Following the attack a number of local residents went to the site to take photos of the devastation.
“We have never seen anything like this in Kunming before. Many shops near the train stations are closed out of fear of more attacks. It’s too brutal, they didn’t even show mercy to children,” a 32-year-old tea shop owner told the South China Morning Post.
A 38-year-old motorcyclist who said he witnessed the attack, said: "As usual, I parked my bike waiting for customers last night by the red lights outside the train station.
“All of a sudden I saw flocks of people running from the train station plaza, screaming.
“I saw a person dressed in black wearing a mask running towards my direction with a knife in his hand,” said the driver, who declined to be named. “When he reached the red lights, he kicked over a police motorcycle. I immediately ran for my life. It was so scary.”
Two security guards were killed and seven police officers wounded in the attack, state broadcaster CCTV reported, adding that no foreign nationals or citizens of Hong Kong, Macau or Taiwan had been killed or hurt.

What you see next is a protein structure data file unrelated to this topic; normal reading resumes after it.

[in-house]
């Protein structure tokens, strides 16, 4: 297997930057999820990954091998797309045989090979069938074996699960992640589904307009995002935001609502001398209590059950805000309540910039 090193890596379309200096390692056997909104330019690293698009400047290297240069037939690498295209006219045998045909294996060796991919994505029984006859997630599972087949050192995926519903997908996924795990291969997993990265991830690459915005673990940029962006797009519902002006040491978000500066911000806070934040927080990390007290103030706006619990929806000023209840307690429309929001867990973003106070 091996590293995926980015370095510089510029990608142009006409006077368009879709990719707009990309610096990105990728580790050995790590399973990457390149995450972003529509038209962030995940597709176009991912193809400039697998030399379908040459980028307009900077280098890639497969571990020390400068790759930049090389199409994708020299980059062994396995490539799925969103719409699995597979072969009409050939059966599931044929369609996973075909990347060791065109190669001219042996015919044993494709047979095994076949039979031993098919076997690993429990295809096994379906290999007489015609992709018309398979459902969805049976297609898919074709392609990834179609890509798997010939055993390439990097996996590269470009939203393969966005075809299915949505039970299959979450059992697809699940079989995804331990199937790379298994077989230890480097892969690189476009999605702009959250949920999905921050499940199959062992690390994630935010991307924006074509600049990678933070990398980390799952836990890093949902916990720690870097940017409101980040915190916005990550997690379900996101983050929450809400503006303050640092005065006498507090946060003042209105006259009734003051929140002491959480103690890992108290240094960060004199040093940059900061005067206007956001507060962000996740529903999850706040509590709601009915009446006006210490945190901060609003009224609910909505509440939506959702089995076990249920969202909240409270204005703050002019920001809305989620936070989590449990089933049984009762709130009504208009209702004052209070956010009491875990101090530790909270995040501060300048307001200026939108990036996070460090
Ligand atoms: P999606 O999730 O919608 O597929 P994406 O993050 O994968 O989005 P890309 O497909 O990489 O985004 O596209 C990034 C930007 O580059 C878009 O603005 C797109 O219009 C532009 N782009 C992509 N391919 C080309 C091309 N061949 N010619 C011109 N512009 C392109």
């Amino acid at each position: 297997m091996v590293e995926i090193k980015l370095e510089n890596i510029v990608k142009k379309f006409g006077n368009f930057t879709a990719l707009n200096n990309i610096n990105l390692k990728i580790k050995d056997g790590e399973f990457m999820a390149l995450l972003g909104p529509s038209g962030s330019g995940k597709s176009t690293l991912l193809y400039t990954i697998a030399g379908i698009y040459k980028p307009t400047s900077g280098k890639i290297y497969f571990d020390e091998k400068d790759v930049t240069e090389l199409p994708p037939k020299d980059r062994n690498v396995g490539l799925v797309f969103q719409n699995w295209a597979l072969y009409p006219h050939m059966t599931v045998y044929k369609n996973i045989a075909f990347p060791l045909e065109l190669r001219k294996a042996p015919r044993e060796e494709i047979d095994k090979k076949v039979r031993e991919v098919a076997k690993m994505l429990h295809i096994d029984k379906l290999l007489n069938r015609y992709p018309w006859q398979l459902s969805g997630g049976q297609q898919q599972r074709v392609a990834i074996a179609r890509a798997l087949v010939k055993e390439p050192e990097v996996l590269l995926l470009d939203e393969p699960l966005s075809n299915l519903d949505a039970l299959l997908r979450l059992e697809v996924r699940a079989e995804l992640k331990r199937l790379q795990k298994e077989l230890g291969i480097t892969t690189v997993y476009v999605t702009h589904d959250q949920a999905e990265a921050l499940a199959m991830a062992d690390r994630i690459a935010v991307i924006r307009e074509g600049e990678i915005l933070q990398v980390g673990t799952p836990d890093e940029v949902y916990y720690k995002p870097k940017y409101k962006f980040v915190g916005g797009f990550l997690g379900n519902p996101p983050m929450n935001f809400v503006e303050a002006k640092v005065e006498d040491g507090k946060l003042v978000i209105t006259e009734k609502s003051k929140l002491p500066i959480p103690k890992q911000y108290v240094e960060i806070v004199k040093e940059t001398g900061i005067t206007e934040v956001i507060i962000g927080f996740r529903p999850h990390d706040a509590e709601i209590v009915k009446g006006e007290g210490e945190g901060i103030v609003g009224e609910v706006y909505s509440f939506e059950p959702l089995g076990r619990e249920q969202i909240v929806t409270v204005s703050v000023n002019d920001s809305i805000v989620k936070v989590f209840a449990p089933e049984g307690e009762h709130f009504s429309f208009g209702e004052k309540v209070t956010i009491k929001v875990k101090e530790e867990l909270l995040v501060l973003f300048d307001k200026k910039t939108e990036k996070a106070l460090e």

One police officer, Xie Lin, from the railway station’s police station, was in stable condition after being severely injured fighting the attackers, the Ministry of Public Security said on its weibo account. Previously, the ministry had mistakenly announced that he was killed.
Witnesses said police took away three people with their faces covered near Camellia Park in Kunming yesterday morning, but the Yunnan Information Daily quoted local police as saying they were not related to the attack.
The injured were being treated at 11 hospitals in Kunming, CCTV reported. Three major hospitals which received most of the injured told the Post they were making every effort in rescuing victims and had sufficient manpower.
The Kunming Blood Centre’s spokesman said the number of blood donators doubled, with 600 to 700 people coming forward as of early yesterday afternoon. Reserve met demands at the moment.